TELECOM Digest OnLine - Sorted: Speaking About Daylight Saving Time

Speaking About Daylight Saving Time

Patrick Townson (
Tue, 13 Mar 2007 02:28:46 -0500

I am reminded of the days when Western Union Naval Observatory Clocks
were in very common use throughout the United States. Getting those
all set and synched for the change in time twice yearly was quite a

Typically, the 'clock man' would go around to every clock location to
set the clocks manually, and it was far easier to set the clocks
FORWARD one hour in the spring than it was to set the clocks FORWARD
_11 hours_ in the fall (for the essence of setting the clocks _back_
one hour). Since the clocks could not be set backward more than the
'12' position on the dial (and even that was ill-advised) the only
solution was to set the minute hand forward 11 times to where it
appeared to be one hour back

Working on an assembly line style basis, the clock man would come into
the office where the clock was located, unscrew the case, pull it off,
quickly zip the minute hand around the dial to where it
_approximately_ had been sitting before, slap the case back on and
screw it all together; he usually would be in and out of the office
within two or three minutes. He only had to set the minute hand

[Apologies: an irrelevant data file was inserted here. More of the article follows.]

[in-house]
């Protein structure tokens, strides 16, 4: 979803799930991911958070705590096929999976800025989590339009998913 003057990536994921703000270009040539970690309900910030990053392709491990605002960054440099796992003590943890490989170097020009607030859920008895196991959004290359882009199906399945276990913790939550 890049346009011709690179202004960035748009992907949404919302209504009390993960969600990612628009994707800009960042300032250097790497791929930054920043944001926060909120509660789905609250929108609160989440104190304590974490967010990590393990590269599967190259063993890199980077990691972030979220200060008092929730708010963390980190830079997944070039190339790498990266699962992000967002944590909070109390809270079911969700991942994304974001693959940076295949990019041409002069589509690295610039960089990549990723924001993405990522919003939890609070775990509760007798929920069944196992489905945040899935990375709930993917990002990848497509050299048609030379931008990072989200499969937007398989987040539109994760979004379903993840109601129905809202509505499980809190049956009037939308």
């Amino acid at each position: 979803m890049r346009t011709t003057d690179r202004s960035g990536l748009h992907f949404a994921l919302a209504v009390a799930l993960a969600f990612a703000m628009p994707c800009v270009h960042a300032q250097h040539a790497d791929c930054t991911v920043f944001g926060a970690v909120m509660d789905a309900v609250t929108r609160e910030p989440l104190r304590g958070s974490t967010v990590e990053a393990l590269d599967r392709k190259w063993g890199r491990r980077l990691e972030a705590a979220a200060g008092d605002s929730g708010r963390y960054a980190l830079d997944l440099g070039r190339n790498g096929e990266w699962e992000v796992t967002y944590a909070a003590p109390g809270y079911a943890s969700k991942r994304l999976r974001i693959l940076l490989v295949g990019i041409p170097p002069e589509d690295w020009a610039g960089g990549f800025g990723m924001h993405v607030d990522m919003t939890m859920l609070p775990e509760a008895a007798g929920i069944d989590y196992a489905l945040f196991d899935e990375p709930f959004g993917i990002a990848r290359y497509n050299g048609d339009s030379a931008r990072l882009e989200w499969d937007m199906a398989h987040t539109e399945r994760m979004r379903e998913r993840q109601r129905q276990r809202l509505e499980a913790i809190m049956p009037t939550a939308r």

_approximately_ correct (within one or two minutes) since the next
hourly mechanical setting of the clock would correct the difference as
needed. If there were five or ten clocks in a single office, he had to
do this five or ten times, and he would not get out for maybe fifteen
minutes. In the fall, (clocks back one hour) it took longer, of
course, and maybe five minutes per clock. The clock man would start
this process on Friday prior to the clock change Sunday morning, work
all day Friday at it for those offices which would not be open on
Saturday. Then on Saturday he would work on the clocks in the offices
which were open Saturday, and he would go out on Monday (day after
'clock change Sunday' as they called it) to get hopefully the few they
had not gotten in the couple days before. Invariably, the fall weekend
of 'clock change Sunday' took longer than the spring version; in the
fall they would be at it all day Friday and all day the next week on
Monday. They had a little sign on a string they would hang around the
clock which said on one side of it 'this clock is adjusted for
Daylight Saving Time' and the reverse side of the sign said 'clock
adjusted for Standard Time'. They would hang the sign accordingly, and
ask the subscriber to remove the sign on Monday or Tuesday.

The clock man was always assured of getting all the overtime work he
desired on at least those two weekends of the year.


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